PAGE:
This is the first thing anyone driving into Albemarle House will see-- that Trump has marked his territory.
Kluge and Moses have petitioned the court to hold on to this decrepit but promising 1842 house called Ellerslie.(ONLINE ONLY PHOTO)
photo by Hawes Spencer
Patricia Kluge has always had a knack for strategic moves, so why should her personal bankruptcy be any different?
As lenders converged to seize her winery and her beloved 45-room Albemarle House, she found a way to seize an opportunity– to get a longtime chum who also happens to be America's top dealmaker to deliver a new message: This land is now… The Donald's land.
That's the point conveyed by dozens of no-trespassing signs recently erected by the man who turned "You're fired!" into a catch-phrase and whose books on real estate include such titles as How to Get Rich and the memorable Think Big and Kick Ass.
Donald Trump has brought his hard-bargaining style to the Charlottesville area.
By purchasing the fields surrounding Albemarle House and letting the grass grow high, Trump (as first reported by the Wall Street Journal) has begun sending sly signals to prospective buyers that the 23,000 square-foot mansion might have many luxurious amenities. But a front yard is not one of them.
"This is one of the most interesting plats of a home I've ever seen in my life," says Charlottesville real estate broker Roger Voisinet, as he eyes a map of the property which shows that Albemarle House sits on a gerrymandered lot offering less lawn than any starter home in Forest Lakes.
"It's most illogical and unmarketable," says Voisinet. "I can't see anyone buying it."
Actually, there is someone uniquely interested in buying it: The Donald himself. Trump appears to be parlaying his near monopoly of the former Kluge properties into a lower price on the last piece of the puzzle.
"He wouldn't do it if he didn't have eyes on the house," says Voisinet. "It just shows how astute he is."
Less astute, says Voisinet, was a bank that would lend $23 million on a mansion whose once-private driveway now bears a stark white sign with thick black lettering: "New public road to Trump Farm Shop."
But Bank of America did its lending when Patricia Kluge was still the queen of the Virginia wine world, her visage gracing the cover of this publication and many others. A set of business setbacks led to the embarrassing spectacle of listing Albemarle House for sale and then letting the price spiral downward from $100 million to $48 million to $24 million. At today's asking price of $16 million, Trump has publicly said that it's still far overpriced.
Trump's trick was securing the 217-acre tract that the late John Kluge had set aside for his namesake as a device to prevent his ex-wife, Patricia, from selling the mansion in which the younger John Kluge was raised. As a family confidante first told the public when Trump unveiled his quest for Albemarle House back in February, the yard includes a right-of-first-refusal, a legal opportunity to match any purchase offer on the mansion and its 98 acres.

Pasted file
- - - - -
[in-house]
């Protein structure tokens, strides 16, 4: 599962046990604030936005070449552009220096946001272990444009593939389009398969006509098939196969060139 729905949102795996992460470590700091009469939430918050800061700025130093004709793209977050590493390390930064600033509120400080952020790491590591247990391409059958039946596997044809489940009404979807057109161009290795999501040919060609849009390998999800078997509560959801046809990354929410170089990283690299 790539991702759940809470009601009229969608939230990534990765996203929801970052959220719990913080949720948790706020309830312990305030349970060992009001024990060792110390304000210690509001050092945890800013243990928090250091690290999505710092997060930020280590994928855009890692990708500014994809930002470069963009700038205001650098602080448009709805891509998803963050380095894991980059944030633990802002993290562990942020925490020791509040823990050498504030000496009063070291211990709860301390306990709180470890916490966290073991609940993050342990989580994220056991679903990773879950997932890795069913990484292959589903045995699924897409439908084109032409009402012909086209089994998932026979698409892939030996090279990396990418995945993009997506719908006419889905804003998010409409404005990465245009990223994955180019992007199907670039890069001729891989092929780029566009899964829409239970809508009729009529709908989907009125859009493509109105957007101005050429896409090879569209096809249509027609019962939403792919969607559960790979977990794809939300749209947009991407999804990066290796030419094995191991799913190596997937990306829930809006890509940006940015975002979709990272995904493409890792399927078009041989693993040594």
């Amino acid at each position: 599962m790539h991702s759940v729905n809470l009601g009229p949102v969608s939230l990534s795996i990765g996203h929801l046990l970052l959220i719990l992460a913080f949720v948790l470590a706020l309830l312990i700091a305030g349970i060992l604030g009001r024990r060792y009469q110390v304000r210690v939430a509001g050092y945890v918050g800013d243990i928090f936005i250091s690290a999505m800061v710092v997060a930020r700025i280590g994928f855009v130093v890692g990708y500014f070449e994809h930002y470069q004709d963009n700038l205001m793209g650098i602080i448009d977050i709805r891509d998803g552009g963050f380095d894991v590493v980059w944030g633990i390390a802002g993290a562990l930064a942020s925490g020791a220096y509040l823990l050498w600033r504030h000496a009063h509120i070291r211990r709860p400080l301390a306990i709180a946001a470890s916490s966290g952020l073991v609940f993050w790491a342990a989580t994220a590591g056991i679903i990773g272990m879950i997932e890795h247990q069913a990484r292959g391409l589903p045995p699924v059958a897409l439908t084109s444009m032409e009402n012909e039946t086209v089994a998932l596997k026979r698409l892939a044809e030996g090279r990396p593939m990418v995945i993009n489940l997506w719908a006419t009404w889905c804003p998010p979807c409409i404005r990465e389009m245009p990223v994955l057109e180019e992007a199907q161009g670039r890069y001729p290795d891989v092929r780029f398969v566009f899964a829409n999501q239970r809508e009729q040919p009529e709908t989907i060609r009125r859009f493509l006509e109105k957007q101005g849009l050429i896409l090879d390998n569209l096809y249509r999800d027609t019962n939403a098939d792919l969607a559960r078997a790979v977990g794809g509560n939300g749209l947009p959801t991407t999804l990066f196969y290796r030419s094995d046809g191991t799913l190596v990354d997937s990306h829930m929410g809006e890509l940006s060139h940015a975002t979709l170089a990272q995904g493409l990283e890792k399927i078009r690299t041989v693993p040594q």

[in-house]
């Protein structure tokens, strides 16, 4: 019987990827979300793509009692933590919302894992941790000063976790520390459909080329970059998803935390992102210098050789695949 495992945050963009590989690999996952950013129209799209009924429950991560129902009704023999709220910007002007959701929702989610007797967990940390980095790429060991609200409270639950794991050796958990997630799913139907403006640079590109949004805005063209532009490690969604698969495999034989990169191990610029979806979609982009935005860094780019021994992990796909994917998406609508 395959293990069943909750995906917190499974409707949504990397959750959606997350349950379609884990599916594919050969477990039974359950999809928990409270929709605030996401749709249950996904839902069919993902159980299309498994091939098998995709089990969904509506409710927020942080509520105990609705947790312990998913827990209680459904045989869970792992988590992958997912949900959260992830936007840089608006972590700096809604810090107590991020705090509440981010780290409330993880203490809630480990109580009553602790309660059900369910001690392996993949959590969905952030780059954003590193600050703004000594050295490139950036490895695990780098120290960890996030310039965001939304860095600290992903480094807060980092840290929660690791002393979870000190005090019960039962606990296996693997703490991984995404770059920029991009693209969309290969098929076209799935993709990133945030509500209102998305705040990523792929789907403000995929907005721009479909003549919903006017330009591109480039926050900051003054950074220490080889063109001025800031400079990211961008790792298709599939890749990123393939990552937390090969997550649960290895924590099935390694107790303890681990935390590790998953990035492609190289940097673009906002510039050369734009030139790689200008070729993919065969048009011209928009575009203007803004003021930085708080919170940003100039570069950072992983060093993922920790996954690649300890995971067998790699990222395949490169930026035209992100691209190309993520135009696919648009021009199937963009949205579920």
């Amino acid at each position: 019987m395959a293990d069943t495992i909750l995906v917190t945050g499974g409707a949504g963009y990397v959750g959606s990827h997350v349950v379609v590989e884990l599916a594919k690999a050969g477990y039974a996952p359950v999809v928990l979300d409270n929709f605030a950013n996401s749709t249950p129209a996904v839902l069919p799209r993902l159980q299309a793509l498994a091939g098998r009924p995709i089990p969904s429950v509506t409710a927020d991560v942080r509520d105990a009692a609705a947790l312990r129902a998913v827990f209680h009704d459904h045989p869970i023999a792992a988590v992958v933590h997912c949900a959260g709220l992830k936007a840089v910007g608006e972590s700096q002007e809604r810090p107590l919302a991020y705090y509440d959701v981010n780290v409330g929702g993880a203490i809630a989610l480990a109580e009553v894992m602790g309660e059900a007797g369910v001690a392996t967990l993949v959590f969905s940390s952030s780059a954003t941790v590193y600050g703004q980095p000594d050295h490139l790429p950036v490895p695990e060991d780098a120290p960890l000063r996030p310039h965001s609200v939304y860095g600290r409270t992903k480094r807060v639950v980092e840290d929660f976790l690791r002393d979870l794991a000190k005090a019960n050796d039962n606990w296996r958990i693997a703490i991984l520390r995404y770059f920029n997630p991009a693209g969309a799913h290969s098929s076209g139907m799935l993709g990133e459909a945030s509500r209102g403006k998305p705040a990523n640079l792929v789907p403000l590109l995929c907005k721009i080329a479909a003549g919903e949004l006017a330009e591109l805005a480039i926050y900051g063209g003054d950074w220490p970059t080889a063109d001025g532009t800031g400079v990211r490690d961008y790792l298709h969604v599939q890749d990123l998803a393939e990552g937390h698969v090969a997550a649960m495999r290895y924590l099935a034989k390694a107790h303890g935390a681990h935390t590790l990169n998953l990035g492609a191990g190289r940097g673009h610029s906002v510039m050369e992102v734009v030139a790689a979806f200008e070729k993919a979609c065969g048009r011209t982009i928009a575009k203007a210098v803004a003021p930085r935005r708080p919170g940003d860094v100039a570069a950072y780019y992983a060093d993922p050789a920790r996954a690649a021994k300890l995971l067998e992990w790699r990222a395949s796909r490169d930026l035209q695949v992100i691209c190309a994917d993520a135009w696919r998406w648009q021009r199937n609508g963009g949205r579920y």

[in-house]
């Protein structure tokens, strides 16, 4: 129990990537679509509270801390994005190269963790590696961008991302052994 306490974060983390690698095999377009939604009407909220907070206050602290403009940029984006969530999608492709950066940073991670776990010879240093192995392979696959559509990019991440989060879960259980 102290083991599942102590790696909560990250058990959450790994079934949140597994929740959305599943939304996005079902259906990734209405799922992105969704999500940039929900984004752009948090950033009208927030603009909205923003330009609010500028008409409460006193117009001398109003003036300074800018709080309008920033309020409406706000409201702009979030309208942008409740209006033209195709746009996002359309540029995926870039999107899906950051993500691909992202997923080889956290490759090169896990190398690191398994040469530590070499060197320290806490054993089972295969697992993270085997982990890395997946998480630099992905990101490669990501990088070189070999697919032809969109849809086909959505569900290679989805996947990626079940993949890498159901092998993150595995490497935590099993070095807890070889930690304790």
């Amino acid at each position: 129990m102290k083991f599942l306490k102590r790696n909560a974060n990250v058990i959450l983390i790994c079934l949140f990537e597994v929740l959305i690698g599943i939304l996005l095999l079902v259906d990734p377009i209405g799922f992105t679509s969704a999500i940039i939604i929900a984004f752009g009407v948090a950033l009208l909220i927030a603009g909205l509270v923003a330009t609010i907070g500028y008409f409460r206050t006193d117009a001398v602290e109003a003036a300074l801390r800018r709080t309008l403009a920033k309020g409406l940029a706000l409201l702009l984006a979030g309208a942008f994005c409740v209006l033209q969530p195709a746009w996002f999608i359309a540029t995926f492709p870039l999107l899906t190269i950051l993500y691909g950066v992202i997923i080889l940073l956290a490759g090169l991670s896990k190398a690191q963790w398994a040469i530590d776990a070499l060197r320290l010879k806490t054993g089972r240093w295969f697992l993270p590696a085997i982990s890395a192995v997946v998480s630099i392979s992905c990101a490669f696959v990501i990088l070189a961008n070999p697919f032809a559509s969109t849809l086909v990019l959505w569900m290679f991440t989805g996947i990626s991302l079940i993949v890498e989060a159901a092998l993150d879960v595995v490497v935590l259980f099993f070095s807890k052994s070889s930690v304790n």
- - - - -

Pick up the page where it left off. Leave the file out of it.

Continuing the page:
The property is now listed jointly by a Richmond office of CB Richard Ellis and Charlottesville-based estate broker Jim Bonner. On a sweltering July day when a reporter drives up for his first look at Albemarle House, a contractor reveals that the air-conditioning upstairs isn't working. Bonner may really have to hustle for his commission.
"We're actively marketing, and we've had considerable interest," says Shirley Norton, a spokesperson at Bank of America, the property's owner. Norton declined to discuss the wisdom of lending $23 million on a property where a dinner table-sized "no trespassing" sign now greets anyone trying to absorb the once pastoral view.
If Albemarle House, like the winery, is now inexorably marching toward the arms of the Donald, Patricia Kluge and her husband have seen their wings clipped, as the pair are now embroiled in the awkward spectacle that is bankruptcy court.
Their first public hearing in the liquidation process came Friday, July 15, a day after her high-concept gas station was auctioned off and an hour after about a half dozen other couples began getting interrogated by the federal trustee to reveal the whereabouts of any property that might be sold to partially satisfy creditor claims. Kluge and Moses walked calmly down the carpeted steps inside the federal courthouse, he in a dark business suit and she in a proper cream-colored woven dress.
"All the good stuff is gone," said Kluge, answering questions about what happened to a once-voluminous jewelry collection and why she values her last two fur coats at just $200.
Kluge was once married to the richest man in America. Now, she's half of a duo facing claims of over $47 million with assets of just $2.6 million, according to the federal Chapter 7 filing.